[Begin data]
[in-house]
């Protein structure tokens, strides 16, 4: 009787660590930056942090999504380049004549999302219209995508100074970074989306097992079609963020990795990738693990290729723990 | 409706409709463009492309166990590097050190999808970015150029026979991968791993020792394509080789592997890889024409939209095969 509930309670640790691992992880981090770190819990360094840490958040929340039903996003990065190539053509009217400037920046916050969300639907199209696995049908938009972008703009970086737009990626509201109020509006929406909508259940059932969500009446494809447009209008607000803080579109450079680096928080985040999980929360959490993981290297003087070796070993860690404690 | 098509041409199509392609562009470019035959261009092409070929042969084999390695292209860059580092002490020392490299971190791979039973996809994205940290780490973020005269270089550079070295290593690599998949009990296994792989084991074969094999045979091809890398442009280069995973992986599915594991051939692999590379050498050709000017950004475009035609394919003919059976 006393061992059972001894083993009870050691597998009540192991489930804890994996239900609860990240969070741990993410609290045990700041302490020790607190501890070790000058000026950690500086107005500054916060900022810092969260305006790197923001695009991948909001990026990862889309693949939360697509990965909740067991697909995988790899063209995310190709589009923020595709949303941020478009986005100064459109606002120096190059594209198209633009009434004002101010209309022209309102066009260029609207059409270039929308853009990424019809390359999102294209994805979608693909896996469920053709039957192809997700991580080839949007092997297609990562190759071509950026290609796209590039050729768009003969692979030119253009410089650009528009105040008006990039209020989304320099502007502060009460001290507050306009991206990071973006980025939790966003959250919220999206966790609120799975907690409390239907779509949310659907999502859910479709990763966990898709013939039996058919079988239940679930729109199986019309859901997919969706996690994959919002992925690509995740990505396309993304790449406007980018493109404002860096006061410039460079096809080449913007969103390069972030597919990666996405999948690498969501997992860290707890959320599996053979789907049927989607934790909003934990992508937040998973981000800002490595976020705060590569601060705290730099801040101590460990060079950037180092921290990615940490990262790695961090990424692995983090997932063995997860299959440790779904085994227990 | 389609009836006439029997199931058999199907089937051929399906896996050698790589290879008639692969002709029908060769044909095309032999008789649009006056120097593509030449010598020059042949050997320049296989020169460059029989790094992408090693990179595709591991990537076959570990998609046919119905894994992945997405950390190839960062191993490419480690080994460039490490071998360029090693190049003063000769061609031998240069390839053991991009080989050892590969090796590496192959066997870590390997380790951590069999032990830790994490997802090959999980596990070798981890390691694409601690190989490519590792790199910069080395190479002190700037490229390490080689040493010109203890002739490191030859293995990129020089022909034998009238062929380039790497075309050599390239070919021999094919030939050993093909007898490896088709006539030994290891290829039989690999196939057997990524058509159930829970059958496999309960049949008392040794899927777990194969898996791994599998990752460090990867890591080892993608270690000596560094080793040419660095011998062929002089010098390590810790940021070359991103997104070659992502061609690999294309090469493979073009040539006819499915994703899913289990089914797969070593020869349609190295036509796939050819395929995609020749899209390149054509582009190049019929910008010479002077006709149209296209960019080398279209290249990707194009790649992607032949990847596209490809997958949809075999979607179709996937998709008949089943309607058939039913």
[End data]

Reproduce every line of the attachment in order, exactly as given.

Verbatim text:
[in-house]
């Protein structure tokens, strides 16, 4: 009787660590930056942090999504380049004549999302219209995508100074970074989306097992079609963020990795990738693990290729723990 | 409706409709463009492309166990590097050190999808970015150029026979991968791993020792394509080789592997890889024409939209095969 509930309670640790691992992880981090770190819990360094840490958040929340039903996003990065190539053509009217400037920046916050969300639907199209696995049908938009972008703009970086737009990626509201109020509006929406909508259940059932969500009446494809447009209008607000803080579109450079680096928080985040999980929360959490993981290297003087070796070993860690404690 | 098509041409199509392609562009470019035959261009092409070929042969084999390695292209860059580092002490020392490299971190791979039973996809994205940290780490973020005269270089550079070295290593690599998949009990296994792989084991074969094999045979091809890398442009280069995973992986599915594991051939692999590379050498050709000017950004475009035609394919003919059976 006393061992059972001894083993009870050691597998009540192991489930804890994996239900609860990240969070741990993410609290045990700041302490020790607190501890070790000058000026950690500086107005500054916060900022810092969260305006790197923001695009991948909001990026990862889309693949939360697509990965909740067991697909995988790899063209995310190709589009923020595709949303941020478009986005100064459109606002120096190059594209198209633009009434004002101010209309022209309102066009260029609207059409270039929308853009990424019809390359999102294209994805979608693909896996469920053709039957192809997700991580080839949007092997297609990562190759071509950026290609796209590039050729768009003969692979030119253009410089650009528009105040008006990039209020989304320099502007502060009460001290507050306009991206990071973006980025939790966003959250919220999206966790609120799975907690409390239907779509949310659907999502859910479709990763966990898709013939039996058919079988239940679930729109199986019309859901997919969706996690994959919002992925690509995740990505396309993304790449406007980018493109404002860096006061410039460079096809080449913007969103390069972030597919990666996405999948690498969501997992860290707890959320599996053979789907049927989607934790909003934990992508937040998973981000800002490595976020705060590569601060705290730099801040101590460990060079950037180092921290990615940490990262790695961090990424692995983090997932063995997860299959440790779904085994227990 | 389609009836006439029997199931058999199907089937051929399906896996050698790589290879008639692969002709029908060769044909095309032999008789649009006056120097593509030449010598020059042949050997320049296989020169460059029989790094992408090693990179595709591991990537076959570990998609046919119905894994992945997405950390190839960062191993490419480690080994460039490490071998360029090693190049003063000769061609031998240069390839053991991009080989050892590969090796590496192959066997870590390997380790951590069999032990830790994490997802090959999980596990070798981890390691694409601690190989490519590792790199910069080395190479002190700037490229390490080689040493010109203890002739490191030859293995990129020089022909034998009238062929380039790497075309050599390239070919021999094919030939050993093909007898490896088709006539030994290891290829039989690999196939057997990524058509159930829970059958496999309960049949008392040794899927777990194969898996791994599998990752460090990867890591080892993608270690000596560094080793040419660095011998062929002089010098390590810790940021070359991103997104070659992502061609690999294309090469493979073009040539006819499915994703899913289990089914797969070593020869349609190295036509796939050819395929995609020749899209390149054509582009190049019929910008010479002077006709149209296209960019080398279209290249990707194009790649992607032949990847596209490809997958949809075999979607179709996937998709008949089943309607058939039913």